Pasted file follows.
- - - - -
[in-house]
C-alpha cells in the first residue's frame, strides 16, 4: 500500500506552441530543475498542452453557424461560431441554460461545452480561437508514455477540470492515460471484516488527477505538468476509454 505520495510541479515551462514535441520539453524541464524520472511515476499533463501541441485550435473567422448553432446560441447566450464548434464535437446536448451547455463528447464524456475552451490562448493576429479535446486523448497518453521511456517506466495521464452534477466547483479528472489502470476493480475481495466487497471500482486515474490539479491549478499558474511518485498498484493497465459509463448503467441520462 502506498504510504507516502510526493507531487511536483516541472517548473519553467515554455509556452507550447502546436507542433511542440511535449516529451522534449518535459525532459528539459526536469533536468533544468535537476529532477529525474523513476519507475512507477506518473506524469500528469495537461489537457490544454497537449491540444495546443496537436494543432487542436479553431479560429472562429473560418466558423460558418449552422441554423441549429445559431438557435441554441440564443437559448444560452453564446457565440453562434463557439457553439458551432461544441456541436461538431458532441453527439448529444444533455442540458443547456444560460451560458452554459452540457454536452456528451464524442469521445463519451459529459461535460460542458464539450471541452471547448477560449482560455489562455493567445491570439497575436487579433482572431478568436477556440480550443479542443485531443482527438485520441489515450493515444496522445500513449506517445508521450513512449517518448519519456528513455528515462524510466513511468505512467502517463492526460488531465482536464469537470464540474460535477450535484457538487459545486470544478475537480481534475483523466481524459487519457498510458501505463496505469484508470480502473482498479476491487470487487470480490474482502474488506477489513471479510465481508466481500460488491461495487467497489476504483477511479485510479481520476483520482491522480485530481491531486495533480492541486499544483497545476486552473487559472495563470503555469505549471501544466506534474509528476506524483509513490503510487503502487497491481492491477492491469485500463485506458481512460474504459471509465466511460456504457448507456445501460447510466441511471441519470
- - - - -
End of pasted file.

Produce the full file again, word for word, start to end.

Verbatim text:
[in-house]
C-alpha cells in the first residue's frame, strides 16, 4: 500500500506552441530543475498542452453557424461560431441554460461545452480561437508514455477540470492515460471484516488527477505538468476509454 505520495510541479515551462514535441520539453524541464524520472511515476499533463501541441485550435473567422448553432446560441447566450464548434464535437446536448451547455463528447464524456475552451490562448493576429479535446486523448497518453521511456517506466495521464452534477466547483479528472489502470476493480475481495466487497471500482486515474490539479491549478499558474511518485498498484493497465459509463448503467441520462 502506498504510504507516502510526493507531487511536483516541472517548473519553467515554455509556452507550447502546436507542433511542440511535449516529451522534449518535459525532459528539459526536469533536468533544468535537476529532477529525474523513476519507475512507477506518473506524469500528469495537461489537457490544454497537449491540444495546443496537436494543432487542436479553431479560429472562429473560418466558423460558418449552422441554423441549429445559431438557435441554441440564443437559448444560452453564446457565440453562434463557439457553439458551432461544441456541436461538431458532441453527439448529444444533455442540458443547456444560460451560458452554459452540457454536452456528451464524442469521445463519451459529459461535460460542458464539450471541452471547448477560449482560455489562455493567445491570439497575436487579433482572431478568436477556440480550443479542443485531443482527438485520441489515450493515444496522445500513449506517445508521450513512449517518448519519456528513455528515462524510466513511468505512467502517463492526460488531465482536464469537470464540474460535477450535484457538487459545486470544478475537480481534475483523466481524459487519457498510458501505463496505469484508470480502473482498479476491487470487487470480490474482502474488506477489513471479510465481508466481500460488491461495487467497489476504483477511479485510479481520476483520482491522480485530481491531486495533480492541486499544483497545476486552473487559472495563470503555469505549471501544466506534474509528476506524483509513490503510487503502487497491481492491477492491469485500463485506458481512460474504459471509465466511460456504457448507456445501460447510466441511471441519470